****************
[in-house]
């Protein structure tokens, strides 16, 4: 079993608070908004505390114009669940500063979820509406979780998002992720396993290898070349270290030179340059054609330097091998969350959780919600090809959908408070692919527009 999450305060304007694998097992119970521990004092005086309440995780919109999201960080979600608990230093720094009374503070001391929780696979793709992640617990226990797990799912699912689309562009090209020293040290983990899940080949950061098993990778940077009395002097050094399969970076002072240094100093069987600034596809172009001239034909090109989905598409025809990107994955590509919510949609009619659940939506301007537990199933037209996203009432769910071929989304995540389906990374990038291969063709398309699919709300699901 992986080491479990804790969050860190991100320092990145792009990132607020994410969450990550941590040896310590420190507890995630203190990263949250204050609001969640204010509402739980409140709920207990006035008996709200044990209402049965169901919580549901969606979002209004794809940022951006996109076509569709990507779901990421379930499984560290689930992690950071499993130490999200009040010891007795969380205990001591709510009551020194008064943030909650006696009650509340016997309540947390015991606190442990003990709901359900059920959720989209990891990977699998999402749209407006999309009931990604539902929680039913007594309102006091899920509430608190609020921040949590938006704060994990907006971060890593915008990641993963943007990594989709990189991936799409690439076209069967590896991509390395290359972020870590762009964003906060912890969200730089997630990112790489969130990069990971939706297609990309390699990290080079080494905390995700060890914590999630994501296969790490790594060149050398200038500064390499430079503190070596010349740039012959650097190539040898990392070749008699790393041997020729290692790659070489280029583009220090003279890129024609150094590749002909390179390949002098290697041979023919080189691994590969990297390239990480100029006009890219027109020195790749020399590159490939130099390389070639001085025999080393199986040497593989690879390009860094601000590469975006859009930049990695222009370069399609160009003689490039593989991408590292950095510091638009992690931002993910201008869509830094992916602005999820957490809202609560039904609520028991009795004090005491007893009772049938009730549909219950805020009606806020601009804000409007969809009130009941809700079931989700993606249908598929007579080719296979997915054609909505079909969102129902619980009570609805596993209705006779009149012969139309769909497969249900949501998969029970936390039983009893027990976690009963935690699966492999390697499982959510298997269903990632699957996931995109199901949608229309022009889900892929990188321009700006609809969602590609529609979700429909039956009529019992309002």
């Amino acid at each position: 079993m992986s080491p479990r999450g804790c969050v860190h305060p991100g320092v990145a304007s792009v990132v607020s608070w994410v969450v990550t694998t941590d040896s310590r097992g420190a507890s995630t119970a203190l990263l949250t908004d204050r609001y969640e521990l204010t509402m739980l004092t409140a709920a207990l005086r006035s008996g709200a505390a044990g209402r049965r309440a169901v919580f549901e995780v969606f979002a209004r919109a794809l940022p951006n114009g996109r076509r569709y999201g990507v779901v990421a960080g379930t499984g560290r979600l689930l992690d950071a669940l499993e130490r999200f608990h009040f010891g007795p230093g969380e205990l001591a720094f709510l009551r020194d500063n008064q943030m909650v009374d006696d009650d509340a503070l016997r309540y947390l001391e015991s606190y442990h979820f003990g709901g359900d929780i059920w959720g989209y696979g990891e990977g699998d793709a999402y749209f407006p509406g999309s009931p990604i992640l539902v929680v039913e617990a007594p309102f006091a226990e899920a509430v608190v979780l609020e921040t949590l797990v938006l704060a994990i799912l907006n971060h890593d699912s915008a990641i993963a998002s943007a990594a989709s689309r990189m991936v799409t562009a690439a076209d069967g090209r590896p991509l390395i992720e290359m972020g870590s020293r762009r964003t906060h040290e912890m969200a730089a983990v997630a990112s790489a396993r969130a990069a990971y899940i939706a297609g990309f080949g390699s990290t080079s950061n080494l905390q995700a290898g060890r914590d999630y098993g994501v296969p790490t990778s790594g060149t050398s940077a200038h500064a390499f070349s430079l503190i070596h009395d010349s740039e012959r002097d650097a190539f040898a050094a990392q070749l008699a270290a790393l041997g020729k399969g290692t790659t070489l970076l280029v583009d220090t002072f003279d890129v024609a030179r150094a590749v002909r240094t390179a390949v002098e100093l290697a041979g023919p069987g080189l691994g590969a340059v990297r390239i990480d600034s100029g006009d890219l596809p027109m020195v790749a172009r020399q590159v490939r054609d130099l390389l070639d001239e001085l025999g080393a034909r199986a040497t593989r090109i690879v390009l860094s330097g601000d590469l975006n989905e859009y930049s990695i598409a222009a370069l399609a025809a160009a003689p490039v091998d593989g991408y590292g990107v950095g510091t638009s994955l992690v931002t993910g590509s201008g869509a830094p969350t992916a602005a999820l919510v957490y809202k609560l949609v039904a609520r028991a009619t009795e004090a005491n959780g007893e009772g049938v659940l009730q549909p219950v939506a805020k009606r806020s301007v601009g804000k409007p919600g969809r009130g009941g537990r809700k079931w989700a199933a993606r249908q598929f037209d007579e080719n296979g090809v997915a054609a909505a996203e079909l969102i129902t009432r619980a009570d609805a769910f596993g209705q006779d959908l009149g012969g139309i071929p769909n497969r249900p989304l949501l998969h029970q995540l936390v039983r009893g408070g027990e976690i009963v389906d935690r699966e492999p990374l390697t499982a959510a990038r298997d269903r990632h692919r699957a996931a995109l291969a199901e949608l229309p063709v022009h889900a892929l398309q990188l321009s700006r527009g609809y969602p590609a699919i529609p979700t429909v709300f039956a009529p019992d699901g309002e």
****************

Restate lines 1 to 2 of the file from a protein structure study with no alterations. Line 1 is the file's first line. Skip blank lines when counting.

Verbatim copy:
[in-house]
């Protein structure tokens, strides 16, 4: 079993608070908004505390114009669940500063979820509406979780998002992720396993290898070349270290030179340059054609330097091998969350959780919600090809959908408070692919527009 999450305060304007694998097992119970521990004092005086309440995780919109999201960080979600608990230093720094009374503070001391929780696979793709992640617990226990797990799912699912689309562009090209020293040290983990899940080949950061098993990778940077009395002097050094399969970076002072240094100093069987600034596809172009001239034909090109989905598409025809990107994955590509919510949609009619659940939506301007537990199933037209996203009432769910071929989304995540389906990374990038291969063709398309699919709300699901 992986080491479990804790969050860190991100320092990145792009990132607020994410969450990550941590040896310590420190507890995630203190990263949250204050609001969640204010509402739980409140709920207990006035008996709200044990209402049965169901919580549901969606979002209004794809940022951006996109076509569709990507779901990421379930499984560290689930992690950071499993130490999200009040010891007795969380205990001591709510009551020194008064943030909650006696009650509340016997309540947390015991606190442990003990709901359900059920959720989209990891990977699998999402749209407006999309009931990604539902929680039913007594309102006091899920509430608190609020921040949590938006704060994990907006971060890593915008990641993963943007990594989709990189991936799409690439076209069967590896991509390395290359972020870590762009964003906060912890969200730089997630990112790489969130990069990971939706297609990309390699990290080079080494905390995700060890914590999630994501296969790490790594060149050398200038500064390499430079503190070596010349740039012959650097190539040898990392070749008699790393041997020729290692790659070489280029583009220090003279890129024609150094590749002909390179390949002098290697041979023919080189691994590969990297390239990480100029006009890219027109020195790749020399590159490939130099390389070639001085025999080393199986040497593989690879390009860094601000590469975006859009930049990695222009370069399609160009003689490039593989991408590292950095510091638009992690931002993910201008869509830094992916602005999820957490809202609560039904609520028991009795004090005491007893009772049938009730549909219950805020009606806020601009804000409007969809009130009941809700079931989700993606249908598929007579080719296979997915054609909505079909969102129902619980009570609805596993209705006779009149012969139309769909497969249900949501998969029970936390039983009893027990976690009963935690699966492999390697499982959510298997269903990632699957996931995109199901949608229309022009889900892929990188321009700006609809969602590609529609979700429909039956009529019992309002």